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Broody goose problem

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  • Broody goose problem

    Caveat-this is not my farm or my goose-I'm just a boarder.

    The barn has some resident geese. One of them has decided to nest in an area of the shedrow where I had some hay stored. As far as I can tell, she hasn't moved in weeks, to the point where people have put food and water within reach. Also as far as I know there have never been any eggs. I disturbed her the other day and she's trying to sit on a plastic container!

    She looks healthy enough but I feel so sorry for her-does anyone have any suggestions on what we can do?

    (Edited to add-I can't really tell them apart so I don't know if she moves, just that every time I've been there she's on the nest.)

  • #2
    If they want more geese they could buy her some fertilized eggs and have her sit them. I would suggest chicken eggs but am not knowledgeable enough about geese to know if there would be that much of a difference. When I did raise chickens I had a couple of hens that were awesome sitters to the point they would steal other hen's nest to sit the eggs. If they don't want more geese you could removed the object of her sitting (plastic container) and mess up the nest. Depending on the bird she might actually mourn the loss of the nest which can get interesting.
    Adoring fan of A Fine Romance
    Originally Posted by alicen:
    What serious breeder would think that a horse at that performance level is push button? Even so, that's still a lot of buttons to push.


    • #3
      Taking the "egg" she's sitting on may not discourage her & she'd probably just replace the nest if you trashed it or find another place to brood.

      I speak from the standpoint of a newbie chicken owner who is going into month #2 with a broody hen.

      My gal is prefectly content to sit on nothing, bogarts the eggs everyone else lays (because she has selected the "best" nestbox to brood on) and is obstinate about sitting in it to the point where I have found 3 of them piled up in that box.

      The Pros (on BackyardChickens.com) tell me I can try breaking her by putting her in a wire-bottomed cage with food & water but w/o nesting material. This could take at least a couple days or more and may need to be repeated if she goes back to broody.

      Apparently when hens/geese/ducks get the Directive from the Mothership, they will brood until they decide not to.
      *friend of bar.ka*RIP all my lovely boys, gone too soon:
      Steppin' Out 1988-2004
      Hey Vern! 1982-2009, Cash's Bay Threat 1994-2009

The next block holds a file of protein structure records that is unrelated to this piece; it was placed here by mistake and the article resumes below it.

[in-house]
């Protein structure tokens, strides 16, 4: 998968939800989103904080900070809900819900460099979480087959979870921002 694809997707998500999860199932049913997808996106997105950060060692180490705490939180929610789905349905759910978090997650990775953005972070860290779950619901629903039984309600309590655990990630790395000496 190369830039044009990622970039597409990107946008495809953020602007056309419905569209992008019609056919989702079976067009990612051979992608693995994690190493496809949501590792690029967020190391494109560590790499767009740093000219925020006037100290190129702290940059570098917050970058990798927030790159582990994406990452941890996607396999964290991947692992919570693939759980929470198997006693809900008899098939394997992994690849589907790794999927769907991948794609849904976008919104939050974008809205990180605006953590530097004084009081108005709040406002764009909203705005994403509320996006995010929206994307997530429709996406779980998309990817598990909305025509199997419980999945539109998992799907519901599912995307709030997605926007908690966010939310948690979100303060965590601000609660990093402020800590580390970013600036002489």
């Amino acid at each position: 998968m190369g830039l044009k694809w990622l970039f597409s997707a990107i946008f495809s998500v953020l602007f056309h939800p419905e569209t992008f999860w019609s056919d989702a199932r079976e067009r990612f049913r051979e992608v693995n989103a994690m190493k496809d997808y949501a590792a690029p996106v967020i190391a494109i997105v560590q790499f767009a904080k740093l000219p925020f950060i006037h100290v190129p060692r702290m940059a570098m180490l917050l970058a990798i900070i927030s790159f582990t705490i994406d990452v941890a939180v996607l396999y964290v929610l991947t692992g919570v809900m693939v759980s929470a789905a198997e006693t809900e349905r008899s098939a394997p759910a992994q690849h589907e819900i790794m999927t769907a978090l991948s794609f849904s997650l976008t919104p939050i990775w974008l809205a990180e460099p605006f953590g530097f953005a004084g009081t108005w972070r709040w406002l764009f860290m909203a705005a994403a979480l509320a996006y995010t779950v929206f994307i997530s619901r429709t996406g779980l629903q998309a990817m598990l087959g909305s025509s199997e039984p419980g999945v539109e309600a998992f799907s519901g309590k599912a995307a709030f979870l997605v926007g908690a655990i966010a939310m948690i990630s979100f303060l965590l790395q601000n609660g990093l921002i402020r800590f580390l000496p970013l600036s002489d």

Sam(Jaybee Altair) 1994-2015


      • #4
        You do know that fowl can get "egg bound" and have an egg caught up there? You have to get it to come out.

        Brooding chickens and geese are grumpy. They deserve some space. If she has no eggs, then remove the plastic container and she'll find something else to do if she is not egg bound. Tell BO to check and see if an egg is caught up in her. If so, then vet can remove egg. If not, you can buy her some fertile eggs to sit on and hatch and then she'll be busy when the eggs hatch. It's getting late in the summer to have eggs hatching though.

        this is based on my experiences with the chickens and geese and guineas and turkeys of my great grandparents and grandparents and my own pet chickens when I was growing up.


        • Original Poster

          Wouldn't the goose be sick if it was eggbound this long?

          I did remove the plastic container, hoping it would discourage her, but no luck.

          No one wants more geese. They poop all over as it is. But I guess it might be worth a try to find a fertile egg.


          • #6
            When this happened to my goose, I just kicked her off her nest, destroyed it, and made it so she couldn't go back there. I know it sounds mean, but at the time, there were no males around, so the whole thing was moot.
            Plus, she was a sitting goose for a coyote.

            They can be mean, so you have to be careful, but they will move off, and then close the doors or block the entrance or put stuff where she was nesting to make it impossible to 'sit' there again.

            Good luck. Or, you can let her sit, and she will for months until she gets bored or something in her brain clicks to move on.
            save lives...spay/neuter/geld


            • #7
              [quote=fivehorses;5030317]When this happened to my goose, I just kicked her off her nest, destroyed it, and made it so she couldn't go back there. I know it sounds mean, but at the time, there were no males around, so the whole thing was moot.
              Plus, she was a sitting goose for a coyote.

              Just take her "egg" and it will pass. I have peacocks and I prefer they don't multiply so I do this yearly. As for the food and water...birds know when to get off the nest for their needs.
              "My treasures do not sparkle or glitter, they shine in the sunlight and nicker to me in the night"


              • #8
                You might have to take her "egg" several times. Mine finds coyote melons to sit on and I think I had to kick her off 4 times this summer. It was actually nice when she was nesting. The boys were much nicer and didn't feel the need to protect her unless I went near her nest.


                • Original Poster

                  Well, of all the things-when I went out there tonight she was walking off with the other geese. Slowly and a little stiffly, but heading for the pond. So I guess the phase is over. I was also surprised to find out I can tell them apart once I looked a little closer.